Graphic calculator as a spectrum analyzer

[Michael Vincent] turned his TI-84 Plus into a spectrum analyzer. By running some assembly code on the device the link port can be used as an I2C bus (something we’ll have to keep in mind). After being inspired by the cell phone spectrum analyzer he set out to build a module compatible with the calculator by using an I2C port expander to interface with a radio receiver module. Now he can sniff out signals between 2.400 and 2.495 GHz and display the finds like in the image above.

[Thanks Cecil]

Tool Tip: microcontroller timer calculator


In life and embedded systems timing is everything. Give [Frank's] web-based timer calculator a try. Set your system clock resolution (in hertz making sure you account for any system clock divider), select your timer resolution and prescaler, then calculate based on desired ticks, overflows, or real time. He’s built this with the AVR chips in mind but it should be handy for any family of microcontrollers.

Of course none of this is rocket science, but if you’re trying to use one timer for two differently synchronized events this can save you a lot of trial and error time.

TI lashes out at their biggest fans


Texas Instruments has issued a DMCA notice to United TI, a group of enthusiasts. They had been cracking the keys that sign the operating system binaries in an attempt to gain access and possibly expand on the features. This seems, at least a little counter productive to us. Texas Instruments doesn’t sell the operating system separately do they? These people were buying their product and expanding on it. There is no difference in their income, except possibly a gain as people flock to the one they can modify. Maybe they are charging more for an expanded feature set that is crippled in the OS.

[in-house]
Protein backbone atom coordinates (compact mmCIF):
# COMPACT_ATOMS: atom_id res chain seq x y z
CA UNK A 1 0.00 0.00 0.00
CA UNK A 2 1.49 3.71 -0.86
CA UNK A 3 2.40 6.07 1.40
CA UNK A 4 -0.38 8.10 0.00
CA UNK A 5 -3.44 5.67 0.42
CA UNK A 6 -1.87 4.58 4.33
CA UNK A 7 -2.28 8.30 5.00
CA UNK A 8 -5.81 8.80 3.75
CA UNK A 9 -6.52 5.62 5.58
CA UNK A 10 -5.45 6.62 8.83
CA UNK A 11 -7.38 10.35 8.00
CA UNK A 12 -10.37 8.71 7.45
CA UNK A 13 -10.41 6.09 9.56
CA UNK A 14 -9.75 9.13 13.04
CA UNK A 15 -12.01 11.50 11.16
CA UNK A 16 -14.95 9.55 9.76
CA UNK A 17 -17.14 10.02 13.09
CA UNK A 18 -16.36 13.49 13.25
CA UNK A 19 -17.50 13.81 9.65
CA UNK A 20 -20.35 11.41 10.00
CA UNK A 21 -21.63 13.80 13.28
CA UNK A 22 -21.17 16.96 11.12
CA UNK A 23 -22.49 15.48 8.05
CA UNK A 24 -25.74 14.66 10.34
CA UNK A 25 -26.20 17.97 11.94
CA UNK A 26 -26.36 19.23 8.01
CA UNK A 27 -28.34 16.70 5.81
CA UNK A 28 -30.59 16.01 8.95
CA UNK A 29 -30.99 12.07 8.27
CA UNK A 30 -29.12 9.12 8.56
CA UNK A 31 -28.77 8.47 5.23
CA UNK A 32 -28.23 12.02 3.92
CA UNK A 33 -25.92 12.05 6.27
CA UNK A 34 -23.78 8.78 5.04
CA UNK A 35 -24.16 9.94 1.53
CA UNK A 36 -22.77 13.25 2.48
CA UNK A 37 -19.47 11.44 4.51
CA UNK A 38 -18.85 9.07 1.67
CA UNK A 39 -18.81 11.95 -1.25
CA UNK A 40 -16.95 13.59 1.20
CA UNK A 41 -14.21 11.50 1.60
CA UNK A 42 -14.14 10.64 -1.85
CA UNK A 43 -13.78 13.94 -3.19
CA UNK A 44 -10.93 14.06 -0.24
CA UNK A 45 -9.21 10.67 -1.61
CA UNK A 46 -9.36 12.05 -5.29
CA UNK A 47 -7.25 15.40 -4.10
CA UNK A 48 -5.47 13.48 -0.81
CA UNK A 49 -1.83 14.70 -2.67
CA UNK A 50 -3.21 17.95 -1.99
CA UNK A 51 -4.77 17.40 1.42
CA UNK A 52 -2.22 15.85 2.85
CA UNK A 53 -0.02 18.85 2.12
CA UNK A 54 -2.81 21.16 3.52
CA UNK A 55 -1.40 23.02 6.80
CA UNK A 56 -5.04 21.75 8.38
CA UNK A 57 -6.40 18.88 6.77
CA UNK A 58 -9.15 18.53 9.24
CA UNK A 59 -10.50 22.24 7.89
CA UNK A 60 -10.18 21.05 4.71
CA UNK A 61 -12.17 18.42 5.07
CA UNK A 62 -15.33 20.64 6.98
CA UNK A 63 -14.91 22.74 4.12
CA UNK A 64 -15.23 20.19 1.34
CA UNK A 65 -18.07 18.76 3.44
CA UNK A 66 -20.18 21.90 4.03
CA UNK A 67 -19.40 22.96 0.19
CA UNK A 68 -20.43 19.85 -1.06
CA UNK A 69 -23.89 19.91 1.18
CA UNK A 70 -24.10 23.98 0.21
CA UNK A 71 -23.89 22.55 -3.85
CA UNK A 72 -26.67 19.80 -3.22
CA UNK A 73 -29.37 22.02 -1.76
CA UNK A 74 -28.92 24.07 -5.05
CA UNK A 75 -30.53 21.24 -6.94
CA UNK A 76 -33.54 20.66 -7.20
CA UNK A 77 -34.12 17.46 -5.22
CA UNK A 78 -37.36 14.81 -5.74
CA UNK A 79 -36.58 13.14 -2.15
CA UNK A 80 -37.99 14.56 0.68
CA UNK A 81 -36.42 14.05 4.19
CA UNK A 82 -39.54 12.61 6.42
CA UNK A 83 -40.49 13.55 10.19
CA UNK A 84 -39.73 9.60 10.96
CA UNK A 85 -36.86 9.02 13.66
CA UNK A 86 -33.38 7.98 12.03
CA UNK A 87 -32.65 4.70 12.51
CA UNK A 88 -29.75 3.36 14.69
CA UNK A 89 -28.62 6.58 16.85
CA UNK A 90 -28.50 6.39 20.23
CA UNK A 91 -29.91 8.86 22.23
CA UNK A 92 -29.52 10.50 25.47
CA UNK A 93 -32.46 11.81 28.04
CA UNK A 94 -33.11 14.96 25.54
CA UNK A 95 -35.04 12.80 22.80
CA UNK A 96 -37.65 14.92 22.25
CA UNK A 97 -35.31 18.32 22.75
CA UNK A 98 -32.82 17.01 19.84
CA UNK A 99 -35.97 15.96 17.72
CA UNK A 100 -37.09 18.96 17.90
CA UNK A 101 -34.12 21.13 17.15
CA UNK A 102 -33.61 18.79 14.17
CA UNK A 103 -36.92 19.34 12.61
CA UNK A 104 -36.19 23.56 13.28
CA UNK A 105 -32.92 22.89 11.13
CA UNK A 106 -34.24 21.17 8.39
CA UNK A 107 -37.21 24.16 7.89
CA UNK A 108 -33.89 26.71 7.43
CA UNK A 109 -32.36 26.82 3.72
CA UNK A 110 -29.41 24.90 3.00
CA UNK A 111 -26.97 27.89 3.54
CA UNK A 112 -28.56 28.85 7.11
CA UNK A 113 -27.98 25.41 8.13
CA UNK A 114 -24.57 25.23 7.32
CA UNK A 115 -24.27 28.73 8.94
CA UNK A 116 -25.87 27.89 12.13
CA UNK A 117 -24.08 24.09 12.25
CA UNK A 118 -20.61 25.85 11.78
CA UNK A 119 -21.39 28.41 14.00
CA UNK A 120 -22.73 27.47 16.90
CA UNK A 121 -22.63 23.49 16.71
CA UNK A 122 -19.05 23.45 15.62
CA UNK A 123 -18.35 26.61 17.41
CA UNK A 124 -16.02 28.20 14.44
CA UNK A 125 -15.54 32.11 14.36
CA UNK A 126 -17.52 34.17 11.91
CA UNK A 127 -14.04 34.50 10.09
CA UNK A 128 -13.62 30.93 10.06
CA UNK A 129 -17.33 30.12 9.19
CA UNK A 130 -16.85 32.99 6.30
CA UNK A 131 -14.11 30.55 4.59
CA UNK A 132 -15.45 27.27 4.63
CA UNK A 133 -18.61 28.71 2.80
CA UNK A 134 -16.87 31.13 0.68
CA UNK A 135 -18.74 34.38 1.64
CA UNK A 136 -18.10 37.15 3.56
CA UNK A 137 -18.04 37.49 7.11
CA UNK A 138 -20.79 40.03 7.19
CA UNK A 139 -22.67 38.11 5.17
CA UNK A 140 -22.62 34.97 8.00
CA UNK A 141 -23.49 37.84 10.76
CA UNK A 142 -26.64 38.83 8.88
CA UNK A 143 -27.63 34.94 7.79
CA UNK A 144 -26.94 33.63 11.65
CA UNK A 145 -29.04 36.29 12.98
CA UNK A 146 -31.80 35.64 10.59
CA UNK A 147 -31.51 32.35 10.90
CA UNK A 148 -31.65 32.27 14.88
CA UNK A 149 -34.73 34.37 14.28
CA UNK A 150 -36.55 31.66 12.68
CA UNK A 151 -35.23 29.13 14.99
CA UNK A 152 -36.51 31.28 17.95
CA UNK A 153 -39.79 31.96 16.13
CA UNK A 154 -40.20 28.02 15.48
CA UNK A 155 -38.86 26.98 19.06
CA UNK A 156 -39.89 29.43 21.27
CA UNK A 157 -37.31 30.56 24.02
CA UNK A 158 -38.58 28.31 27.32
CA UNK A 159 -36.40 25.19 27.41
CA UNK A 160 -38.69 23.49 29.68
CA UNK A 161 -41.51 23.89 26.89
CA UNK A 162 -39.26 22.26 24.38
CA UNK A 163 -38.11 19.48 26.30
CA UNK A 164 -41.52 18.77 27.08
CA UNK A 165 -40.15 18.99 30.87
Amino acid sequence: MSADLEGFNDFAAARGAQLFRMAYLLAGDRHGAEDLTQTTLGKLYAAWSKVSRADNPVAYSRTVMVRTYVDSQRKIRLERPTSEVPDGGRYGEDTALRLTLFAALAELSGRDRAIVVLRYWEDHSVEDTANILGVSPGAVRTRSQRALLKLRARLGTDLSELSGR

[via slashdot]

8-bit binary calculator


Don’t feel like shelling out $5 for a fancy factory made calculator that won’t even do binary math? [Jeff] decided to prove his mastery of gates and his disdain for base 10 by building a binary calculator using XOR, AND, and OR chips. Calculations can be input in two ways: through digital logic headers or by three banks of DIP switches used to enter the operator and the two operands. Although limited to addition and subtraction, this is a great way to make sure you really understand digital logic. Take a look at the rough design schematics in his album. The design is modular so if you have one of each gate and a few LEDs sitting around you can give this a whirl.

Programmable scientific calculator watch

When the band support on [David]‘s Casio CFX-400 Scientific Calculator Watch finally broke after 10 years of use, he found it almost impossible to find another watch with the same functionality. Like any good engineer, [David] decided to design a watch to meet his needs. The result of his endeavors was the µWatch, a programmable watch based on a PIC24 with both RPN and Algebraic calculation modes. The watch runs open source software and is expandable thanks to a serial port, an ICSP programming port, and a spot for an infrared LED on the board. On his site, [David] shows how he made the first µWatch and offers kits for anyone who wants to build their own. We’ve been told that the next batch of kits will be made available in 1-2 weeks and are expected to sell out fast.

[Thanks Tomesz]


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